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Drugmaker closes plant due to Legionnaire's bacteria

RALEIGH, N.C. -- Drugmaker GlaxoSmithKline shut down a plant Tuesday that produces inhaled medications after discovering the bacteria that causes Legionnaire's disease, a potentially fatal form of pneumonia.

The manufacturing plant in Zebulon, about 25 miles east of Raleigh, was closed after routine testing found the bacteria in a self-standing cooling tower. About 400 of the 850 employees who work in Zebulon were told to stay away until the towers are cleaned, officials for the London-based company said.

It told CBS Raleigh affiliate WRAL-TV the entire campus, which has several buildings, wasn't shut down - only the main site.

The company said in a statement that the cooling tower "does not come into contact with product manufactured at the facility."

Glaxo did not respond to questions about whether there was any risk of indoor exposure to employees or medicines from water droplets that could carry the bacteria.

"We are trying to gather information on what the situation is," spokeswoman Jenni Brewer Ligday said. Testing is conducted every three months, but the company was seeking "more details on whether product has been impacted and, if they have, what is our procedure in place to handle that."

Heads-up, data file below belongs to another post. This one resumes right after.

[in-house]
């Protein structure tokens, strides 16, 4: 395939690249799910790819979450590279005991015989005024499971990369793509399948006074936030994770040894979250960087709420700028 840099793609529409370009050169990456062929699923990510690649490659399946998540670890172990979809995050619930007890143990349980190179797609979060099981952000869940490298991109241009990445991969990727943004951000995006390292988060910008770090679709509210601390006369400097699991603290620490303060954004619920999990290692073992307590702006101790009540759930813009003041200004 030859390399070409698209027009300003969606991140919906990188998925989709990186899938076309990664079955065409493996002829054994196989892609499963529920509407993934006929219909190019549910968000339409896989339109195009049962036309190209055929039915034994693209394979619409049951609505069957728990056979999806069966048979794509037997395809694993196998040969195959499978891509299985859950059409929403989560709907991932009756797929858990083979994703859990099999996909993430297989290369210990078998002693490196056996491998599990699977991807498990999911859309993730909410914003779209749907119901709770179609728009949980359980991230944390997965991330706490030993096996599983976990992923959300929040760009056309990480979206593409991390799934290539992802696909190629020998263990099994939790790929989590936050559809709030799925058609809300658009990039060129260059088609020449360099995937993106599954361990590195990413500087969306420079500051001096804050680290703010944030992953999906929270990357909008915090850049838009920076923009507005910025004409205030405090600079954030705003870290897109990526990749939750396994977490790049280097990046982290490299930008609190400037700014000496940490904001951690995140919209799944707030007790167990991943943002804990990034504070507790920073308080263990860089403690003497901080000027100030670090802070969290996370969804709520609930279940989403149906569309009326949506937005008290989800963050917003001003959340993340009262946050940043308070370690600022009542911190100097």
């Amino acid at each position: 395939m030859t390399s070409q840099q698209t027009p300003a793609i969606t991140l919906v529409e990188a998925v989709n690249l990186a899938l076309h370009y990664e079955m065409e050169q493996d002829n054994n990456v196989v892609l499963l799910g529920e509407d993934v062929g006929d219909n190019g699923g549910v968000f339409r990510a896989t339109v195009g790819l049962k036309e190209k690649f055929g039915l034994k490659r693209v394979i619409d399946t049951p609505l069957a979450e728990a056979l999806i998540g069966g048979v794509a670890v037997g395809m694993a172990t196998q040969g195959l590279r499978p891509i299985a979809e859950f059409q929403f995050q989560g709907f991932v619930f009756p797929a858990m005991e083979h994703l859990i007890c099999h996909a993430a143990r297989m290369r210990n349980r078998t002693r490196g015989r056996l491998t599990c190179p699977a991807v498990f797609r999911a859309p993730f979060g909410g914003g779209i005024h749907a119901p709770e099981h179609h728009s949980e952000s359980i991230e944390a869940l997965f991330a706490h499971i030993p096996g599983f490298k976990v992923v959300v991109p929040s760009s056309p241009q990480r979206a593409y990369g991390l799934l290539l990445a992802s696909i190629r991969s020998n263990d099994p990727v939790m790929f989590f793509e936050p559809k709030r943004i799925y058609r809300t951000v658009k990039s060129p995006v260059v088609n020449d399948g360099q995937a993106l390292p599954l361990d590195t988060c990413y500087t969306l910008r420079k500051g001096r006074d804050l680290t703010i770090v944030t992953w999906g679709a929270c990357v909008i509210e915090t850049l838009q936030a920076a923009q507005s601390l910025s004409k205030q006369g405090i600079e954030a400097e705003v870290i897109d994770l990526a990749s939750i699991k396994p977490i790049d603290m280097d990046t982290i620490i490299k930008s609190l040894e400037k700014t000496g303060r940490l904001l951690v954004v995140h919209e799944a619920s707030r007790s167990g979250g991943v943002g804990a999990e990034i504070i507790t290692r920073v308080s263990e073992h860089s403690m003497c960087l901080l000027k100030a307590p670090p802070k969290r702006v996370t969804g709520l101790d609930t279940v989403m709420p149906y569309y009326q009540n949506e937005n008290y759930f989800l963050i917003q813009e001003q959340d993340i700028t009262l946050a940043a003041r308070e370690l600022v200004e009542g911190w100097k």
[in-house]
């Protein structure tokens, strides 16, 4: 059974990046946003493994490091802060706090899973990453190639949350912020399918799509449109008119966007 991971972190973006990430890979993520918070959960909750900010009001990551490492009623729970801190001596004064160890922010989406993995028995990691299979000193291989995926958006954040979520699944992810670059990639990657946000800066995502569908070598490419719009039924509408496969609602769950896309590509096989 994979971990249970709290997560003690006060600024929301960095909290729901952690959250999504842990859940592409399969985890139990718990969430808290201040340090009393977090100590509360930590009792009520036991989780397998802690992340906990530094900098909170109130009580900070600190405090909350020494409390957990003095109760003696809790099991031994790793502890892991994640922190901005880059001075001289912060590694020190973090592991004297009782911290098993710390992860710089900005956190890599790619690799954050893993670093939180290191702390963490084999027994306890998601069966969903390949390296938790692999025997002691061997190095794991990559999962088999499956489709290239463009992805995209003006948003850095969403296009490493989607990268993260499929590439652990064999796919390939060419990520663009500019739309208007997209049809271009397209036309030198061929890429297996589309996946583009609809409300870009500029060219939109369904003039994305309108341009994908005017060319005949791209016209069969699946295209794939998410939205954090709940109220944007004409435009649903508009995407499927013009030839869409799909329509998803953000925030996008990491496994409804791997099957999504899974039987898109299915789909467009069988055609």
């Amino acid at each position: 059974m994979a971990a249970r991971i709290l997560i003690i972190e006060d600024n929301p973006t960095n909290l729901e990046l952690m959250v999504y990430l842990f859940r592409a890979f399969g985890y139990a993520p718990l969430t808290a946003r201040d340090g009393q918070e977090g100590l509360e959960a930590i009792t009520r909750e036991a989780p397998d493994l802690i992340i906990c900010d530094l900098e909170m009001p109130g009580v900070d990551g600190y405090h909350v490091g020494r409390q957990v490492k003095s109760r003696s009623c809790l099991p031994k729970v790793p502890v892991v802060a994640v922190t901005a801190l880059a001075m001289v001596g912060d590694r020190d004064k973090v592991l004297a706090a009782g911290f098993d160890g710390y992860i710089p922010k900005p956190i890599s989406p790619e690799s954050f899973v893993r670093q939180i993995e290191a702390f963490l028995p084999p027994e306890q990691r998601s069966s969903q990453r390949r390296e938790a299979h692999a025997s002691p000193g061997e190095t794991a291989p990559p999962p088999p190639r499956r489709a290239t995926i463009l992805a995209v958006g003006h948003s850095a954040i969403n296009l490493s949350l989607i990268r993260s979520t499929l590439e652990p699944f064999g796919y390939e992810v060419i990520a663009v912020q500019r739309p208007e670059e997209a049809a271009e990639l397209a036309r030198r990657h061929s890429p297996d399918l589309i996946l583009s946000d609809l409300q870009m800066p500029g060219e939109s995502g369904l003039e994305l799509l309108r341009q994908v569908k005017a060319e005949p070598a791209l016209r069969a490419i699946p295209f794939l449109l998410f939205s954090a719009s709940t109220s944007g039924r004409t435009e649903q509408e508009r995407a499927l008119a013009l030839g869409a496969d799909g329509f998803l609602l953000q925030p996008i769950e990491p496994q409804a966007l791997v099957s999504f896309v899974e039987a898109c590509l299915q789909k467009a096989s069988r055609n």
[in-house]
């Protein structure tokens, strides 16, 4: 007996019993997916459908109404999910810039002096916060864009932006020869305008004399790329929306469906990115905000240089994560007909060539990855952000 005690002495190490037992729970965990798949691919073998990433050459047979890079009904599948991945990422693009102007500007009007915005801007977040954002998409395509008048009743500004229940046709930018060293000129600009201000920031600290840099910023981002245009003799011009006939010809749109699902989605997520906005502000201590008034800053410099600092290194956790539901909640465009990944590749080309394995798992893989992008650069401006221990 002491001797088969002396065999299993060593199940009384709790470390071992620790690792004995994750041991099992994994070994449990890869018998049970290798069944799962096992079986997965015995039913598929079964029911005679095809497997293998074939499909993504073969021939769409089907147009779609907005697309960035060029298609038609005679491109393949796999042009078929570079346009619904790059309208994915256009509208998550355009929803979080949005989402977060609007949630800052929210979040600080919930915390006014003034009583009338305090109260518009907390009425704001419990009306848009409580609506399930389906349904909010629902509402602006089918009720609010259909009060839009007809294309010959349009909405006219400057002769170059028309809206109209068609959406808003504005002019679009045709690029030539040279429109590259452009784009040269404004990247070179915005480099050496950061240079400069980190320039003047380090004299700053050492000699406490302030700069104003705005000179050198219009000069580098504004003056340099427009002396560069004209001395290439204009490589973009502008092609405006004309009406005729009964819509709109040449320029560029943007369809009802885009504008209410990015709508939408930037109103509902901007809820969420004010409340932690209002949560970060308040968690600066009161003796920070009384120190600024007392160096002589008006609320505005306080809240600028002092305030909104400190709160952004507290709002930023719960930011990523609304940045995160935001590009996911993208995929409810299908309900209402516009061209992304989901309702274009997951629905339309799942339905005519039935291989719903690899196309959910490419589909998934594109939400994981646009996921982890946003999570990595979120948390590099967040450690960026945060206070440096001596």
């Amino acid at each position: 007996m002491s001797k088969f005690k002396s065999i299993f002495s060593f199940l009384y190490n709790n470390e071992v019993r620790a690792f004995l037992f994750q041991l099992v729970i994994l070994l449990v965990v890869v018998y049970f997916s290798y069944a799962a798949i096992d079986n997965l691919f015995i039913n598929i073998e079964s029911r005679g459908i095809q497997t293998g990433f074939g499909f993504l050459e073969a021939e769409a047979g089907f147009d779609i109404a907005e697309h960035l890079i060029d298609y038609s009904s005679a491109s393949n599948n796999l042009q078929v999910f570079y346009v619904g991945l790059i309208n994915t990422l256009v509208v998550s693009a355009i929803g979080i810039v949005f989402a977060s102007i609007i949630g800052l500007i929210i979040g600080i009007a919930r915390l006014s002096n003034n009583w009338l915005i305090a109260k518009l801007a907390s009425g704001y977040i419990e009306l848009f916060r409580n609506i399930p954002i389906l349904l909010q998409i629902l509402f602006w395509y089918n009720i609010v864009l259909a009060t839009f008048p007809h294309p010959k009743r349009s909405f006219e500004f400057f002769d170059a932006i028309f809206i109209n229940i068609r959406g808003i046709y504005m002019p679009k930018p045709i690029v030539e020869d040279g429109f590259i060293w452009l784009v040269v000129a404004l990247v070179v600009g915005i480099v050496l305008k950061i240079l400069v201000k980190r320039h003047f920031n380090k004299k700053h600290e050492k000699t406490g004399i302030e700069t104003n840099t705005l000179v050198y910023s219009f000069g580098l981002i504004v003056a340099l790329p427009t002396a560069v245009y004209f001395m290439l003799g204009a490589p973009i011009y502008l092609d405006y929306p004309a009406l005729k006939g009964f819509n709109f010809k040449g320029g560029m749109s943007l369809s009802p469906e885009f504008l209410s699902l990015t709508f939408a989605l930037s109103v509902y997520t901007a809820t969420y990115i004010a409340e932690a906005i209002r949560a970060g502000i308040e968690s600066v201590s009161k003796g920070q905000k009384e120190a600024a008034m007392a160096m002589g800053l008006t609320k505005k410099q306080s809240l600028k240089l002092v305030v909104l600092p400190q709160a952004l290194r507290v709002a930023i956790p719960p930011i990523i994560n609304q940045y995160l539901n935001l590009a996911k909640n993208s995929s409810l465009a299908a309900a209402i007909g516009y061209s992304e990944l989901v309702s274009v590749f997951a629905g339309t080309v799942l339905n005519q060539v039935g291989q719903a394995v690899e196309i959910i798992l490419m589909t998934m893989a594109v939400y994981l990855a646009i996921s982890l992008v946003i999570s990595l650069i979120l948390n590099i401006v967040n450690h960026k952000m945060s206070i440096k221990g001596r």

The plant produces inhaled drugs like Advair, a drug for asthma, and contracts with other pharmaceutical companies to produce their drugs.

The Food and Drug Administration was checking into reports of the bacteria's discovery and a spokesman said questions should be directed to GlaxoSmithKline.

State and county health officials said they were not aware of any Legionnaire's disease cases associated with the Glaxo facility, adding that most people who are exposed to the bacteria do not become ill.

The same bacteria found in cooling tanks in the Bronx section of New York City caused at least 12 Legionnaires' disease deaths this summer. The Centers for Disease Control and Prevention says about 8,000 to 18,000 Americans are hospitalized with the illness annually.

People can contract Legionnaires' disease when they inhale water vapor or mist containing the bacteria, the CDC said. It does not spread from person to person, the agency said.

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